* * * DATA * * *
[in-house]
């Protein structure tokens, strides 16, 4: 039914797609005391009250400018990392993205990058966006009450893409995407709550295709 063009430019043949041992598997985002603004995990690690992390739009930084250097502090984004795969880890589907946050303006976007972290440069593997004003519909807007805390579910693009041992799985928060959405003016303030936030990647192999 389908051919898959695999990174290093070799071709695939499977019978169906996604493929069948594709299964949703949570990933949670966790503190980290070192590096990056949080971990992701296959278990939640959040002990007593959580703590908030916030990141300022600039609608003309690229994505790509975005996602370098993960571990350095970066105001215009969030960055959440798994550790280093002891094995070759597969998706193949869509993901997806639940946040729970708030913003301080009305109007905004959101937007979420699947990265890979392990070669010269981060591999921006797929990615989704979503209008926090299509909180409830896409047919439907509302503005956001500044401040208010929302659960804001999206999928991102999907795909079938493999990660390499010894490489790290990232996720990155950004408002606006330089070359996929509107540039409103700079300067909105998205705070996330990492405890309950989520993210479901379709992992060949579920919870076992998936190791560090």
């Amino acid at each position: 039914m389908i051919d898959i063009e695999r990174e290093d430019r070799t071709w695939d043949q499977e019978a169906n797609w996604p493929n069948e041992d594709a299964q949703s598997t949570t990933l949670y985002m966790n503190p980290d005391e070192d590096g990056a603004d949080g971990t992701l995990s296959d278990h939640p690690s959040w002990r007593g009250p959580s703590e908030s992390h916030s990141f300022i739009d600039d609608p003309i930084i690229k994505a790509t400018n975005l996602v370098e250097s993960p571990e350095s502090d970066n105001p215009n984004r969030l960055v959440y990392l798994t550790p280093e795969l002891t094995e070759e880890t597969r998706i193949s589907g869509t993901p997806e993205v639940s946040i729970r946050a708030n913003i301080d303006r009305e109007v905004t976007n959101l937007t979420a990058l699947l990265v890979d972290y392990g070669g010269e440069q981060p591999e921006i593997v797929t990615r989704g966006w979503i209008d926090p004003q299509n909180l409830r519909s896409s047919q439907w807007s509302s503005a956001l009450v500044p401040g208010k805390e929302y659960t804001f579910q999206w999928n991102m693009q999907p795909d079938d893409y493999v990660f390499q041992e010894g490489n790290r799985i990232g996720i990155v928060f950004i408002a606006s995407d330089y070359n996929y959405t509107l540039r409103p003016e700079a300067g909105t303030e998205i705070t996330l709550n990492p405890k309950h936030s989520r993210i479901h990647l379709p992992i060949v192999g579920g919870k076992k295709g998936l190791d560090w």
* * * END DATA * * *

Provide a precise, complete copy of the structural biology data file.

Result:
[in-house]
């Protein structure tokens, strides 16, 4: 039914797609005391009250400018990392993205990058966006009450893409995407709550295709 063009430019043949041992598997985002603004995990690690992390739009930084250097502090984004795969880890589907946050303006976007972290440069593997004003519909807007805390579910693009041992799985928060959405003016303030936030990647192999 389908051919898959695999990174290093070799071709695939499977019978169906996604493929069948594709299964949703949570990933949670966790503190980290070192590096990056949080971990992701296959278990939640959040002990007593959580703590908030916030990141300022600039609608003309690229994505790509975005996602370098993960571990350095970066105001215009969030960055959440798994550790280093002891094995070759597969998706193949869509993901997806639940946040729970708030913003301080009305109007905004959101937007979420699947990265890979392990070669010269981060591999921006797929990615989704979503209008926090299509909180409830896409047919439907509302503005956001500044401040208010929302659960804001999206999928991102999907795909079938493999990660390499010894490489790290990232996720990155950004408002606006330089070359996929509107540039409103700079300067909105998205705070996330990492405890309950989520993210479901379709992992060949579920919870076992998936190791560090």
């Amino acid at each position: 039914m389908i051919d898959i063009e695999r990174e290093d430019r070799t071709w695939d043949q499977e019978a169906n797609w996604p493929n069948e041992d594709a299964q949703s598997t949570t990933l949670y985002m966790n503190p980290d005391e070192d590096g990056a603004d949080g971990t992701l995990s296959d278990h939640p690690s959040w002990r007593g009250p959580s703590e908030s992390h916030s990141f300022i739009d600039d609608p003309i930084i690229k994505a790509t400018n975005l996602v370098e250097s993960p571990e350095s502090d970066n105001p215009n984004r969030l960055v959440y990392l798994t550790p280093e795969l002891t094995e070759e880890t597969r998706i193949s589907g869509t993901p997806e993205v639940s946040i729970r946050a708030n913003i301080d303006r009305e109007v905004t976007n959101l937007t979420a990058l699947l990265v890979d972290y392990g070669g010269e440069q981060p591999e921006i593997v797929t990615r989704g966006w979503i209008d926090p004003q299509n909180l409830r519909s896409s047919q439907w807007s509302s503005a956001l009450v500044p401040g208010k805390e929302y659960t804001f579910q999206w999928n991102m693009q999907p795909d079938d893409y493999v990660f390499q041992e010894g490489n790290r799985i990232g996720i990155v928060f950004i408002a606006s995407d330089y070359n996929y959405t509107l540039r409103p003016e700079a300067g909105t303030e998205i705070t996330l709550n990492p405890k309950h936030s989520r993210i479901h990647l379709p992992i060949v192999g579920g919870k076992k295709g998936l190791d560090w």